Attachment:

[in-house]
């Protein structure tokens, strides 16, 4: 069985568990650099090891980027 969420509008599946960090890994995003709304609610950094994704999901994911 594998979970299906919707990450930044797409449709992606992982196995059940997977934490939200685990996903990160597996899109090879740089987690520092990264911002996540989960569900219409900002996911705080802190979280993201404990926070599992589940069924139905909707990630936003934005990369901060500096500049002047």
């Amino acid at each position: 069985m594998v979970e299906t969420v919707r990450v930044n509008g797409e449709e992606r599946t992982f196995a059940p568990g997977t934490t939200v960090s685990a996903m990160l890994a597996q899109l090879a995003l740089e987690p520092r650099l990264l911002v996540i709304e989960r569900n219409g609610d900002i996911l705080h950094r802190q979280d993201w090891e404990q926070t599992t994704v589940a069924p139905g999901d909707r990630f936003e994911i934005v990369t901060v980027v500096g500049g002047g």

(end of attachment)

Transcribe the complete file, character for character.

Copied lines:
[in-house]
């Protein structure tokens, strides 16, 4: 069985568990650099090891980027 969420509008599946960090890994995003709304609610950094994704999901994911 594998979970299906919707990450930044797409449709992606992982196995059940997977934490939200685990996903990160597996899109090879740089987690520092990264911002996540989960569900219409900002996911705080802190979280993201404990926070599992589940069924139905909707990630936003934005990369901060500096500049002047």
């Amino acid at each position: 069985m594998v979970e299906t969420v919707r990450v930044n509008g797409e449709e992606r599946t992982f196995a059940p568990g997977t934490t939200v960090s685990a996903m990160l890994a597996q899109l090879a995003l740089e987690p520092r650099l990264l911002v996540i709304e989960r569900n219409g609610d900002i996911l705080h950094r802190q979280d993201w090891e404990q926070t599992t994704v589940a069924p139905g999901d909707r990630f936003e994911i934005v990369t901060v980027v500096g500049g002047g």